Critical care

January 29th, 2009 - Codapedia Editor
Categories:   Coding   Evaluation & Management (E/M)  
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Critical care services are services provided to a critically ill patient.  It sounds like a circular definition.doesn't it?  The first requirement for billing critical care is the status or condition of the patient.  Although critical care services are often provided in a criticla care unit, location is not a factor in deciding whether to bill for critical or not.  The first requirement is patient condition.

Typically, the patient is suffering from one or more major organ or system failure.  Examples in the Medicare Claims Processing Manual include respiratory failure, renal failure,or  heart failure.  A patient in septic shock may meet the definition of critical care. The physician documentation, supported by the lab/x-ray/other diagnostic tests and physical exam should confirm that the patient is critically ill, requiring immediate and intensive intervention.

That intensive intervention is the second requirement to bill critical care.  A patient who is hypotensive receiving fluids is not receiving a critical care intervention.  A patient who is hypotensive who is receiving two pressor type drugs to maintain adequate pressure, and has invasive monitoring, such as a CVP line and an aterial pressure line is more likely to pass the test of receiving critical intervtions.  Physician definition of renal failure varies widely.  A patient with an abnormal creatinine being treated with lasix and fluid manipulation probably will not meet the criteria while a patient who needs emergent hemodialysis probably will.  Whether or not the patient is critical and the intervetions are of such an intensity to meet the requirements will depend on reviewing the entire record for the day.  These are examples only and are not meant to be proscriptive.  

Some hospitals require that certain drugs be provided in a critical care unit or progressive step unit.  For example, the hospital may have a policy that a patient in diabetic ketoacidosis requiring an insulin drip must have that drip in the unit.  This does not mean that the patient is critically ill and should be billed with the critical care codes.  Location is not a factor.

•    Document total critical care time per calendar date in the medical record.

•    The patient must be critically ill and receiving treatment for their condition.  Document both.

•    Review the activities that can and cannot be counted in critical care time.

Total Duration of Critical Care    Code(s)

Less than 30 minutes    Other E/M service, such as subsequent hospital visit

30-74 minutes    99291 x 1

75-104 minutes    99291 x 1 and 99292 x 1

105-134 minutes    99291 x 1 and 99292 x 2

135-164 minutes    99291 x 1 and 99292 x 3

165-194 minutes    99291 x 1 and 99292 x 4

In order to bill for critical care the patient’s condition must be critical, critical care must be provided and time must be documented in the medical record.

•    Patient location in the critical care unit is not the determining factor: the condition of the patient is the determining factor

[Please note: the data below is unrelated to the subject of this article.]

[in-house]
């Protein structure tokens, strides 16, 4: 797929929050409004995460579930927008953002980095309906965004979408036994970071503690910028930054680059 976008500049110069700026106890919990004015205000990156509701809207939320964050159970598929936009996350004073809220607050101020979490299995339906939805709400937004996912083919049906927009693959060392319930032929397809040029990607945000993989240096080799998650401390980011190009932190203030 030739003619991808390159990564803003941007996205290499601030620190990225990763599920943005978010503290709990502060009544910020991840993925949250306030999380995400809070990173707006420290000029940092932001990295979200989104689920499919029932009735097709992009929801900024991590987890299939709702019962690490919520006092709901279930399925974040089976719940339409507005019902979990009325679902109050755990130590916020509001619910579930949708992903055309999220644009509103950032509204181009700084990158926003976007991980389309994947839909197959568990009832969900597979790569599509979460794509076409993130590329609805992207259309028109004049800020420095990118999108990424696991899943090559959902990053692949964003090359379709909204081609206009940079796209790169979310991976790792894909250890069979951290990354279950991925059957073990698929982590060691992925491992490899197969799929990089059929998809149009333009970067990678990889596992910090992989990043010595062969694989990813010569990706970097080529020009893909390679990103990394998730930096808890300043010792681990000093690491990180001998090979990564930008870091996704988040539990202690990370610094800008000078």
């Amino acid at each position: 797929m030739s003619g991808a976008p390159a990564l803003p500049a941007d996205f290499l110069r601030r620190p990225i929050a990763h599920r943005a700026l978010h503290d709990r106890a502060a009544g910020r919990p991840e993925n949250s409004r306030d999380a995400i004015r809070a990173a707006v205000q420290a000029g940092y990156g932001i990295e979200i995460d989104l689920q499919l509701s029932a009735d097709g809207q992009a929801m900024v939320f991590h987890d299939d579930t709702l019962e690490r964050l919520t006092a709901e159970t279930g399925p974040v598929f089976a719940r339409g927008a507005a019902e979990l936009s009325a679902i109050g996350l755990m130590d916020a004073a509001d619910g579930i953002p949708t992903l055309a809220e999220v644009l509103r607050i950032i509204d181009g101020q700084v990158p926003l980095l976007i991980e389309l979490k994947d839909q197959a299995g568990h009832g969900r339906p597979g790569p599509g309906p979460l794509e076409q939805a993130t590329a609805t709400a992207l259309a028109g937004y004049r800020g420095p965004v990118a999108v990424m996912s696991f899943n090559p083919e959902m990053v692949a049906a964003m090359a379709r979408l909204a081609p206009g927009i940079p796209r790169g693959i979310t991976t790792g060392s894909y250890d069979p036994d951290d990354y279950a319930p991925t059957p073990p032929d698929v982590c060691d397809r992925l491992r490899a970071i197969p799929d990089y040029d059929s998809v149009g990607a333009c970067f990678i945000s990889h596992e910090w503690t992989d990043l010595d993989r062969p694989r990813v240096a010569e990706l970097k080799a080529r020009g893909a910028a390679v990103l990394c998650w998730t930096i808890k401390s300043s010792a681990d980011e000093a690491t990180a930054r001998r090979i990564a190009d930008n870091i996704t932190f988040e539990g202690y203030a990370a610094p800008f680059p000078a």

•    Physician must be in attendance on the unit and immediately available to provide care

•    Add the time for multiple visits on a calendar date and bill the total time

•    Bill for covering partners of the same specialty as if they were one physician

•    Bill 99291 only once in a calendar date, use 99292 for each additional 30 minutes.

Include time spent in these services as part of your critical care:

•    Providing service at the patient’s bedside

•    Discussing the patient’s condition with other physicians or other members of the patient’s care team when on the unit and immediately available to the patient

•    Reviewing data related to the patient

•    Performing procedures that are bundled into the payment of critical care (listed below)  Check the CPT® book at the beginning of each year for updates to these codes

•    Discussions with the family ONLY IF the discussion with the family involves obtaining clinically relevant history that the patient is unable to give or discussion with the family required because a family member must make medical decisions for the patient

•    Writing notes in the chart

Services bundled into critical care–do not bill separately: (From the CPT® Book)

•    Interpretation of cardiac output measurements (CPT® 93561,93562)

•    Chest X-rays (71010, 71015, 71020)

•    Blood draw for specimen

•    Data stored in computers (e.g. ECGs, blood pressures, hematologic data) (99090)

•    Gastric intubation (91105, 43752)

•    Pulse oximetry (94760, 94762)

•    Temporary transvenous pacing (92953)

•    Ventilator management (94002-94004, 94660, 94662)

•    Peripheral vascular access procedures (36000, 36410, 36415, 36591, 36660)

According to the CPT® book, any services performed that are not listed above should be reported separately.

A physician may never be paid for an ED visit and critical care in the same calendar date.  CMS recently clarified that only one physician may be paid for critical care for any period of time.  That had previously been a matter of carrier policy.

See the entry regarding Teaching Physicians and Critical Care

See the entry regarding Critical Care and Neonate and Pediatric patients.  There were all new codes for these in 2009.

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